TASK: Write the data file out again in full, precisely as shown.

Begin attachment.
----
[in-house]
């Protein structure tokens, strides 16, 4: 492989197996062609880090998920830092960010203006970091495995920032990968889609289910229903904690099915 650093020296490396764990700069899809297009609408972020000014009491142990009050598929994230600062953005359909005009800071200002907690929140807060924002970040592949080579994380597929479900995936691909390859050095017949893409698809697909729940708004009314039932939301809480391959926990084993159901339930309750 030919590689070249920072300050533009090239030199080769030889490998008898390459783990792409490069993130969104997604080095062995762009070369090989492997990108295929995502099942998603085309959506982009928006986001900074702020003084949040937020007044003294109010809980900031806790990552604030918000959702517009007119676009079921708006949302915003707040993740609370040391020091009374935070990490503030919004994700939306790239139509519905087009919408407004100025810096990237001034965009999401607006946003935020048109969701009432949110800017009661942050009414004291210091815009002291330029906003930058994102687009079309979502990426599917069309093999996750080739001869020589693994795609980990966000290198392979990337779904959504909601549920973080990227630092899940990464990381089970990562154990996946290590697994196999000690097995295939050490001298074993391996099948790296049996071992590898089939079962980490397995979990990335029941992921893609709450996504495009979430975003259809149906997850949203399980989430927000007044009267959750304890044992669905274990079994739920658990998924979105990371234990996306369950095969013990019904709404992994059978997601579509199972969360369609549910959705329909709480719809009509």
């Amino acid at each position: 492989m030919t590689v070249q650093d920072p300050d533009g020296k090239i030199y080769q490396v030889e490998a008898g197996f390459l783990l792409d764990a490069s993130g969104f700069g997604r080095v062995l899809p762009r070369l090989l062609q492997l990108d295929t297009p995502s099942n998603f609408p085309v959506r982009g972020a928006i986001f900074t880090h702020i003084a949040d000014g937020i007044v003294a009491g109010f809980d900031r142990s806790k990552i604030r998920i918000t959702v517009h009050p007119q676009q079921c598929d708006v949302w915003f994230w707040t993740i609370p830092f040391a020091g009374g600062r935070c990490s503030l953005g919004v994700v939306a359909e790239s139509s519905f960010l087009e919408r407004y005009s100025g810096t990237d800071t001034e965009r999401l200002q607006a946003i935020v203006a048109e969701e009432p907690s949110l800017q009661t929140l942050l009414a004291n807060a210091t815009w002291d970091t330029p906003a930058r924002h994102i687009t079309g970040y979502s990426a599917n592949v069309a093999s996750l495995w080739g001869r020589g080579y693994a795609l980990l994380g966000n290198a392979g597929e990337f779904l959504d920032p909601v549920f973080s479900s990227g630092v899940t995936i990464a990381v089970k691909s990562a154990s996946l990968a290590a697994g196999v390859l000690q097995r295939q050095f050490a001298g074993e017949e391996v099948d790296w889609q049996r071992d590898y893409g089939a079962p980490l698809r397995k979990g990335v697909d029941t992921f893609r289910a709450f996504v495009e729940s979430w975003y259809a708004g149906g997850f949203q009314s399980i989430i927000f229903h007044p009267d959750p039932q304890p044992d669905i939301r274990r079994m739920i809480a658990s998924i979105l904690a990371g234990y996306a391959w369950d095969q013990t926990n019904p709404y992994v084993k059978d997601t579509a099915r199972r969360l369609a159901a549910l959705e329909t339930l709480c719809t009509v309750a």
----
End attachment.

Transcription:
[in-house]
């Protein structure tokens, strides 16, 4: 492989197996062609880090998920830092960010203006970091495995920032990968889609289910229903904690099915 650093020296490396764990700069899809297009609408972020000014009491142990009050598929994230600062953005359909005009800071200002907690929140807060924002970040592949080579994380597929479900995936691909390859050095017949893409698809697909729940708004009314039932939301809480391959926990084993159901339930309750 030919590689070249920072300050533009090239030199080769030889490998008898390459783990792409490069993130969104997604080095062995762009070369090989492997990108295929995502099942998603085309959506982009928006986001900074702020003084949040937020007044003294109010809980900031806790990552604030918000959702517009007119676009079921708006949302915003707040993740609370040391020091009374935070990490503030919004994700939306790239139509519905087009919408407004100025810096990237001034965009999401607006946003935020048109969701009432949110800017009661942050009414004291210091815009002291330029906003930058994102687009079309979502990426599917069309093999996750080739001869020589693994795609980990966000290198392979990337779904959504909601549920973080990227630092899940990464990381089970990562154990996946290590697994196999000690097995295939050490001298074993391996099948790296049996071992590898089939079962980490397995979990990335029941992921893609709450996504495009979430975003259809149906997850949203399980989430927000007044009267959750304890044992669905274990079994739920658990998924979105990371234990996306369950095969013990019904709404992994059978997601579509199972969360369609549910959705329909709480719809009509």
């Amino acid at each position: 492989m030919t590689v070249q650093d920072p300050d533009g020296k090239i030199y080769q490396v030889e490998a008898g197996f390459l783990l792409d764990a490069s993130g969104f700069g997604r080095v062995l899809p762009r070369l090989l062609q492997l990108d295929t297009p995502s099942n998603f609408p085309v959506r982009g972020a928006i986001f900074t880090h702020i003084a949040d000014g937020i007044v003294a009491g109010f809980d900031r142990s806790k990552i604030r998920i918000t959702v517009h009050p007119q676009q079921c598929d708006v949302w915003f994230w707040t993740i609370p830092f040391a020091g009374g600062r935070c990490s503030l953005g919004v994700v939306a359909e790239s139509s519905f960010l087009e919408r407004y005009s100025g810096t990237d800071t001034e965009r999401l200002q607006a946003i935020v203006a048109e969701e009432p907690s949110l800017q009661t929140l942050l009414a004291n807060a210091t815009w002291d970091t330029p906003a930058r924002h994102i687009t079309g970040y979502s990426a599917n592949v069309a093999s996750l495995w080739g001869r020589g080579y693994a795609l980990l994380g966000n290198a392979g597929e990337f779904l959504d920032p909601v549920f973080s479900s990227g630092v899940t995936i990464a990381v089970k691909s990562a154990s996946l990968a290590a697994g196999v390859l000690q097995r295939q050095f050490a001298g074993e017949e391996v099948d790296w889609q049996r071992d590898y893409g089939a079962p980490l698809r397995k979990g990335v697909d029941t992921f893609r289910a709450f996504v495009e729940s979430w975003y259809a708004g149906g997850f949203q009314s399980i989430i927000f229903h007044p009267d959750p039932q304890p044992d669905i939301r274990r079994m739920i809480a658990s998924i979105l904690a990371g234990y996306a391959w369950d095969q013990t926990n019904p709404y992994v084993k059978d997601t579509a099915r199972r969360l369609a159901a549910l959705e329909t339930l709480c719809t009509v309750a």